Animation in our game Posted by Fiola on February 12, 2015 18:00 PM

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Eight characters, one crazy computer, 50 frames per second, and the whole work being - so far - about 20 000 picture frames included in the game. It’s because we have a good eye for details. It’s not just about doing jumping character animation. 3 phases of the jump that follow one right after another have to be done. So what if they only take a fragment of a second? Details make entirety, and the player’s eye is the strictest judge.

Today’s blog update was brought to you by Bohumil Sodoma, our Blackhole characters animator.

The Characters

The characters in the game are animated differently than background animations. Seeker (the programmer), is a multi-talented guy and he makes animations of environments coding called scripting, and that right in the engine of the game. Thanks to that, the ambient is full of life and it all looks really wonderful.

Characters, on the other hand, are mine to animate. I do that in animation software, and export each one as a .png file. Then I send them to Seeker, and he puts them in the game one after another.

My work, however, starts elsewhere; in a graphic software where I first need to put the characters together. I base them on the artworks of Radomír Markovič, and adjust their size as needed. I cut the character into different parts (head, torso, arms, legs) so the character doesn’t look stiff, I edit them graphically so it looks cool, and if the character is supposed to use something during the game; I of course draw whatever it is the character needs. 

However, it’s not only that the character can’t look stiff; it can’t be a zombie either. It’s necessary to create facial expressions (grimaces).  I do that by drawing, for example, 10 differently looking faces and then I insert them into animation as needed. This is what it looks like: 

Character’s movement

Now the time to make the characters move comes. Each one of them can stand – breathe, run, make some action (press a button), jump, climb a rock, fall, swim, be bored (if it stays in one place for too long) and do some special story actions. Most of that is in a situation where the characters also speak, and the text is put right in through dubbing.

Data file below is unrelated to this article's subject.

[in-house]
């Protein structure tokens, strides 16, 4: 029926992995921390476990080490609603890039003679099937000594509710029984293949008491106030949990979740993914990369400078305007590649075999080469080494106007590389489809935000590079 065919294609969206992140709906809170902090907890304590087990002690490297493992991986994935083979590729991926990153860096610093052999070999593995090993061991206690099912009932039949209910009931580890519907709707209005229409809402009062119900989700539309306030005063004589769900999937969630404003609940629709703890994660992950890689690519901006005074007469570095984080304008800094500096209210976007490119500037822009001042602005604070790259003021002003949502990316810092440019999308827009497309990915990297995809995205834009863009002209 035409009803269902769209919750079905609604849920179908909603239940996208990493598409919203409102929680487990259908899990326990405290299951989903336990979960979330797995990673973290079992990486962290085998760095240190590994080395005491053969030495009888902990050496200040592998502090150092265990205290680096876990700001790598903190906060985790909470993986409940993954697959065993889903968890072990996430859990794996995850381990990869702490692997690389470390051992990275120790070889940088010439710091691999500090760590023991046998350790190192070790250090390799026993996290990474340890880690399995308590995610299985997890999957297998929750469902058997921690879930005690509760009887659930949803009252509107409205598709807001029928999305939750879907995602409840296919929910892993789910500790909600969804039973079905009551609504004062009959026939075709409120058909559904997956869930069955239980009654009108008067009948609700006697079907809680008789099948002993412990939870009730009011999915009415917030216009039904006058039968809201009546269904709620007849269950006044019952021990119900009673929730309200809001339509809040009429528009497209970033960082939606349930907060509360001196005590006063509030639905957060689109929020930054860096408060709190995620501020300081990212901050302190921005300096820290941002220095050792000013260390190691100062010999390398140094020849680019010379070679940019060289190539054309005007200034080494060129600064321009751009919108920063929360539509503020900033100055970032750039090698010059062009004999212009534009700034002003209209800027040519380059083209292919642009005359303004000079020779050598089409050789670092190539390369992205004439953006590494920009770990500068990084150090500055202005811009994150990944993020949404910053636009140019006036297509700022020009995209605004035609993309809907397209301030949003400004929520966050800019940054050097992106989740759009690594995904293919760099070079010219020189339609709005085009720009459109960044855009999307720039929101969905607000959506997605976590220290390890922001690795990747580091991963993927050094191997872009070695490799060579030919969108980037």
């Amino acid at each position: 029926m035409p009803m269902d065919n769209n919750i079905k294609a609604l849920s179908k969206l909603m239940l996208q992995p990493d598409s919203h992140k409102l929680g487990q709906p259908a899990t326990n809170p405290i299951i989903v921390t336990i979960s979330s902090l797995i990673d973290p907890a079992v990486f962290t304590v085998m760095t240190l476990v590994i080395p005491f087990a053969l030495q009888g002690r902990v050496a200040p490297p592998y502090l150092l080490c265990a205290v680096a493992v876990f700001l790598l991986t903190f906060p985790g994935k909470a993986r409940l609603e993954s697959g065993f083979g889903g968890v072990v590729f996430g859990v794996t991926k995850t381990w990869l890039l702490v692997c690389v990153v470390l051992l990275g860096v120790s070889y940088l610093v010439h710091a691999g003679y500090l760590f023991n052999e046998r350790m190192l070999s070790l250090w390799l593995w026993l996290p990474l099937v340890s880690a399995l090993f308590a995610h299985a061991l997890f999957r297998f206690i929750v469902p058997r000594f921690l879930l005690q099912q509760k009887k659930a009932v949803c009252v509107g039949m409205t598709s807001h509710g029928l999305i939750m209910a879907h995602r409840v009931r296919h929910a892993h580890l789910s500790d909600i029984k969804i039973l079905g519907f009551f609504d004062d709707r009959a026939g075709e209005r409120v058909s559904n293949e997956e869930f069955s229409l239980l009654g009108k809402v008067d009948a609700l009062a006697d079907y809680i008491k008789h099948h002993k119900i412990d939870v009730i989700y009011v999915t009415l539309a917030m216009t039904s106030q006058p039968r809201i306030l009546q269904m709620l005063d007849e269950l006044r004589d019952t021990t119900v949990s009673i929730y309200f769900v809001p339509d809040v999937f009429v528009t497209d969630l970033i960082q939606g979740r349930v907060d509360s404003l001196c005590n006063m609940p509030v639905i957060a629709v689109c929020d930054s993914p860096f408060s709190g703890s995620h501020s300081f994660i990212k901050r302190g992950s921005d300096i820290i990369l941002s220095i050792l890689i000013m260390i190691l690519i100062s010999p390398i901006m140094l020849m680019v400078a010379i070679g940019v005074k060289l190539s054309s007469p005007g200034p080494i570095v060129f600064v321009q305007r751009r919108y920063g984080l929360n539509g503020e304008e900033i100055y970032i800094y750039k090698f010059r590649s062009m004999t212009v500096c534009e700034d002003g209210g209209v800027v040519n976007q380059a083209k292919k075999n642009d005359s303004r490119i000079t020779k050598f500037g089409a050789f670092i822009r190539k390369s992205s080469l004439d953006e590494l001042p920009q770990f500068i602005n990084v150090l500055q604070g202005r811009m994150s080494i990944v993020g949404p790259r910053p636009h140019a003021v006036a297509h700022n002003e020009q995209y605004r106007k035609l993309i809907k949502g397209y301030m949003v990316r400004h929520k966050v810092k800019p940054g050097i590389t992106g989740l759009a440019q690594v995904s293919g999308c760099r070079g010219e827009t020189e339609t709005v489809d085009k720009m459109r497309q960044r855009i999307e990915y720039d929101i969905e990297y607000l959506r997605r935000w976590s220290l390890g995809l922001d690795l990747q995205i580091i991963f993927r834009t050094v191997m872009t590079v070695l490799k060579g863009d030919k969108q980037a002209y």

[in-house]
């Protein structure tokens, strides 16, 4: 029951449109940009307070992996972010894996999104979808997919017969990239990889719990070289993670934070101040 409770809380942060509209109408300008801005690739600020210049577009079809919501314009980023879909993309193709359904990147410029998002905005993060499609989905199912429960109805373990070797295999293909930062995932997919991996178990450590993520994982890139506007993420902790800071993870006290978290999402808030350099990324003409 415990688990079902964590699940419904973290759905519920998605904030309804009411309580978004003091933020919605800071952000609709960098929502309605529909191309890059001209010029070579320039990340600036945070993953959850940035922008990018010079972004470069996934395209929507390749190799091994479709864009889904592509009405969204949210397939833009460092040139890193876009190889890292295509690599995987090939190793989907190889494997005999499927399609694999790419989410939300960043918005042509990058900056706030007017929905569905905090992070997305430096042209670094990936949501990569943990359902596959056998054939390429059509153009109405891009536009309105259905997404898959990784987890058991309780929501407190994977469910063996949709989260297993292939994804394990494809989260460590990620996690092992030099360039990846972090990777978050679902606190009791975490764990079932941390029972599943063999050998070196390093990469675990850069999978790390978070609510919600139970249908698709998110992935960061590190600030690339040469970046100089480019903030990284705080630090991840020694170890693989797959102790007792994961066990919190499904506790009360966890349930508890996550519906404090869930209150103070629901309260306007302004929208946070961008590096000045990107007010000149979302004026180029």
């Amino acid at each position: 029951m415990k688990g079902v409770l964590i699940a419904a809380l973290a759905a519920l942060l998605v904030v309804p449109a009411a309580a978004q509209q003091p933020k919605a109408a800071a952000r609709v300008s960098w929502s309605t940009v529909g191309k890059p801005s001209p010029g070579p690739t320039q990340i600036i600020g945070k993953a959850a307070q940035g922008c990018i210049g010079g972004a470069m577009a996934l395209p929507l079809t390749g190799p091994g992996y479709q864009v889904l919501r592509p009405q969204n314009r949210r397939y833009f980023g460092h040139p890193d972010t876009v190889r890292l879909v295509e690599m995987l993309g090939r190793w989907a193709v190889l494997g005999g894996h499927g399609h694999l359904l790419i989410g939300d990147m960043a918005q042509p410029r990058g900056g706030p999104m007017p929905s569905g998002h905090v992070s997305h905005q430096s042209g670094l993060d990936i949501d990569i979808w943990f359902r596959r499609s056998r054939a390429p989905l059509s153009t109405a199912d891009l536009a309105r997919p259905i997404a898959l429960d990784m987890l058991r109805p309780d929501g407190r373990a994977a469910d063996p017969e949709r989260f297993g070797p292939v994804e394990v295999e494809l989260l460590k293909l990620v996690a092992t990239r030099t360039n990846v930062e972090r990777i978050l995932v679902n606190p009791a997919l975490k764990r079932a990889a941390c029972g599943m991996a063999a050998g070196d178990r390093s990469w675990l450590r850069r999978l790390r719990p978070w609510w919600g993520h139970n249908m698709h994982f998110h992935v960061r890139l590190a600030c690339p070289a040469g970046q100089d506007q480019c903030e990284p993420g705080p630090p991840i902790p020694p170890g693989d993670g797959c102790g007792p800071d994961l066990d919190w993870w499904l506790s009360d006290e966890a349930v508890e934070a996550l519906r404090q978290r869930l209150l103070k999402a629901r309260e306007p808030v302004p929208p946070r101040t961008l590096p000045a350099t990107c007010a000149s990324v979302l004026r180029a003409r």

Each one of the 8 characters does that differently and looks differently while doing it. Every character has a different body type, as I especially wanted to make them look diverse. The Captain must look stern, Selassie funny and Smusa scared.  

A whole different story is Auriel. Basically, her face is created in Red Dwarf Holly’s style. I have to say, Auriel is equally freaky. She was a new situation for me, because I had to animate a portrait. It must appear authentic and nice to look at. The interesting thing was creating now more detailed 6 different expressions: neutral, happy, angry, frightened, ironic and sad. Here’s a little illustration:

The behind-the-scene comes to an end…

Part of my job is also a permanent communication with team, voice-conferences, approval, redoing, editing of older things and so on. Despite the game being a part-time job, I’ve spent about 200 hours on it. Personally I’m looking forward to see the story part of the game the most, and also can’t wait for the hard-core platformer, which really missing on the market. I really enjoy the working on the game, it’s for me a huge experience for me.

I truly believe you’ll enjoy many hours of fun.